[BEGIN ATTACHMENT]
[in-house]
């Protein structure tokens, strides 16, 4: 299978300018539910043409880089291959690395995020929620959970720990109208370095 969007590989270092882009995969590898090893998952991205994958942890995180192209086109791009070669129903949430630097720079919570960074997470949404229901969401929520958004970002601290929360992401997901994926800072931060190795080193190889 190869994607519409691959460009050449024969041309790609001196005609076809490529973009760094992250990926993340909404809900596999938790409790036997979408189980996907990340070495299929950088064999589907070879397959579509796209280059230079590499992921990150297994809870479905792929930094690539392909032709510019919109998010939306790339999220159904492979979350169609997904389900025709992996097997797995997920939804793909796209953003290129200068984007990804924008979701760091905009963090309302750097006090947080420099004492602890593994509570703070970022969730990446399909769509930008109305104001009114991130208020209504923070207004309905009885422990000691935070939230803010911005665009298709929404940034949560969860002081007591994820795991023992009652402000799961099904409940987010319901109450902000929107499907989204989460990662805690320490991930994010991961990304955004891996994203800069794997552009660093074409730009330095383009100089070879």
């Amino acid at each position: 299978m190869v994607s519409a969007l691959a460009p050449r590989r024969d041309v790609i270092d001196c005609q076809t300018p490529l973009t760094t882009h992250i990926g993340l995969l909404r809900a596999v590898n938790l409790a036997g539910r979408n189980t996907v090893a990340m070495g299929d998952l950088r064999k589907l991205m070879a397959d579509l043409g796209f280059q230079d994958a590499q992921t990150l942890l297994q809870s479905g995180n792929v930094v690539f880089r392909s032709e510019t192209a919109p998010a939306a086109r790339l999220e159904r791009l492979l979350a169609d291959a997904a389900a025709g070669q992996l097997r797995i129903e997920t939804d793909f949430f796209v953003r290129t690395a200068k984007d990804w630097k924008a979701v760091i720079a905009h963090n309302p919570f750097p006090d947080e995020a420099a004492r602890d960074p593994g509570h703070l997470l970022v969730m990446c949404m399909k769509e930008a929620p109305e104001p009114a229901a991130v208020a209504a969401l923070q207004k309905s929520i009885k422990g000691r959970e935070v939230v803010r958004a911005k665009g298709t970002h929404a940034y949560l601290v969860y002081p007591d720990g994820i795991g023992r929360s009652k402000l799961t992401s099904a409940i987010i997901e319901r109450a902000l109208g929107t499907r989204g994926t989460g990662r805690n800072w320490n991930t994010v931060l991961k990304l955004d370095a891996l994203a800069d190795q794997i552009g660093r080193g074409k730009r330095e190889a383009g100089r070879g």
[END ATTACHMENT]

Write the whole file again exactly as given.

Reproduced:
[in-house]
């Protein structure tokens, strides 16, 4: 299978300018539910043409880089291959690395995020929620959970720990109208370095 969007590989270092882009995969590898090893998952991205994958942890995180192209086109791009070669129903949430630097720079919570960074997470949404229901969401929520958004970002601290929360992401997901994926800072931060190795080193190889 190869994607519409691959460009050449024969041309790609001196005609076809490529973009760094992250990926993340909404809900596999938790409790036997979408189980996907990340070495299929950088064999589907070879397959579509796209280059230079590499992921990150297994809870479905792929930094690539392909032709510019919109998010939306790339999220159904492979979350169609997904389900025709992996097997797995997920939804793909796209953003290129200068984007990804924008979701760091905009963090309302750097006090947080420099004492602890593994509570703070970022969730990446399909769509930008109305104001009114991130208020209504923070207004309905009885422990000691935070939230803010911005665009298709929404940034949560969860002081007591994820795991023992009652402000799961099904409940987010319901109450902000929107499907989204989460990662805690320490991930994010991961990304955004891996994203800069794997552009660093074409730009330095383009100089070879």
């Amino acid at each position: 299978m190869v994607s519409a969007l691959a460009p050449r590989r024969d041309v790609i270092d001196c005609q076809t300018p490529l973009t760094t882009h992250i990926g993340l995969l909404r809900a596999v590898n938790l409790a036997g539910r979408n189980t996907v090893a990340m070495g299929d998952l950088r064999k589907l991205m070879a397959d579509l043409g796209f280059q230079d994958a590499q992921t990150l942890l297994q809870s479905g995180n792929v930094v690539f880089r392909s032709e510019t192209a919109p998010a939306a086109r790339l999220e159904r791009l492979l979350a169609d291959a997904a389900a025709g070669q992996l097997r797995i129903e997920t939804d793909f949430f796209v953003r290129t690395a200068k984007d990804w630097k924008a979701v760091i720079a905009h963090n309302p919570f750097p006090d947080e995020a420099a004492r602890d960074p593994g509570h703070l997470l970022v969730m990446c949404m399909k769509e930008a929620p109305e104001p009114a229901a991130v208020a209504a969401l923070q207004k309905s929520i009885k422990g000691r959970e935070v939230v803010r958004a911005k665009g298709t970002h929404a940034y949560l601290v969860y002081p007591d720990g994820i795991g023992r929360s009652k402000l799961t992401s099904a409940i987010i997901e319901r109450a902000l109208g929107t499907r989204g994926t989460g990662r805690n800072w320490n991930t994010v931060l991961k990304l955004d370095a891996l994203a800069d190795q794997i552009g660093r080193g074409k730009r330095e190889a383009g100089r070879g």